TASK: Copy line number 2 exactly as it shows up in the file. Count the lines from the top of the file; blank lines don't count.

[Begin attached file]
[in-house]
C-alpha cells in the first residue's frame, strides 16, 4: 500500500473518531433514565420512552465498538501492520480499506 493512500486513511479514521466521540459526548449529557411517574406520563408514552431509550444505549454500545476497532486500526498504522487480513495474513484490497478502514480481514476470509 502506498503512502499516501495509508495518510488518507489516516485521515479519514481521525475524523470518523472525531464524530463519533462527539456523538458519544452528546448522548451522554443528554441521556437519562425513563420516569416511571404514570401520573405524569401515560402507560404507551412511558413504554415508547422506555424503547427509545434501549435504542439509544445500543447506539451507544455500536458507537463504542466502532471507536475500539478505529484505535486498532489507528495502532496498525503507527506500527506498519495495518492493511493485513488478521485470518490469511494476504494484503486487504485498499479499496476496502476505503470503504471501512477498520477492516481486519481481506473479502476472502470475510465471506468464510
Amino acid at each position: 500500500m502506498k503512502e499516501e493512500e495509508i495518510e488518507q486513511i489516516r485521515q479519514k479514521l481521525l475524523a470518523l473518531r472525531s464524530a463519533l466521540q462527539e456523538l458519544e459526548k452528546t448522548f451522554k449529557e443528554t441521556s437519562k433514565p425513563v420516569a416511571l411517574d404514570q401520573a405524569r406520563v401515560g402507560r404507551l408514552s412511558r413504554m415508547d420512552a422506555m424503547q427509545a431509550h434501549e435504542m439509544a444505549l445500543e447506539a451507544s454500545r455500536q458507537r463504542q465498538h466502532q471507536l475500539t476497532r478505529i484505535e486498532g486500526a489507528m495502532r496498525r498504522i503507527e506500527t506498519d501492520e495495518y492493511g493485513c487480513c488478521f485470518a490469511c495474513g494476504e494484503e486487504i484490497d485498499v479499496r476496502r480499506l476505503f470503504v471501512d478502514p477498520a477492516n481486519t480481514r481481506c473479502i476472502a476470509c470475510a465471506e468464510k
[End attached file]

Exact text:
C-alpha cells in the first residue's frame, strides 16, 4: 500500500473518531433514565420512552465498538501492520480499506 493512500486513511479514521466521540459526548449529557411517574406520563408514552431509550444505549454500545476497532486500526498504522487480513495474513484490497478502514480481514476470509 502506498503512502499516501495509508495518510488518507489516516485521515479519514481521525475524523470518523472525531464524530463519533462527539456523538458519544452528546448522548451522554443528554441521556437519562425513563420516569416511571404514570401520573405524569401515560402507560404507551412511558413504554415508547422506555424503547427509545434501549435504542439509544445500543447506539451507544455500536458507537463504542466502532471507536475500539478505529484505535486498532489507528495502532496498525503507527506500527506498519495495518492493511493485513488478521485470518490469511494476504494484503486487504485498499479499496476496502476505503470503504471501512477498520477492516481486519481481506473479502476472502470475510465471506468464510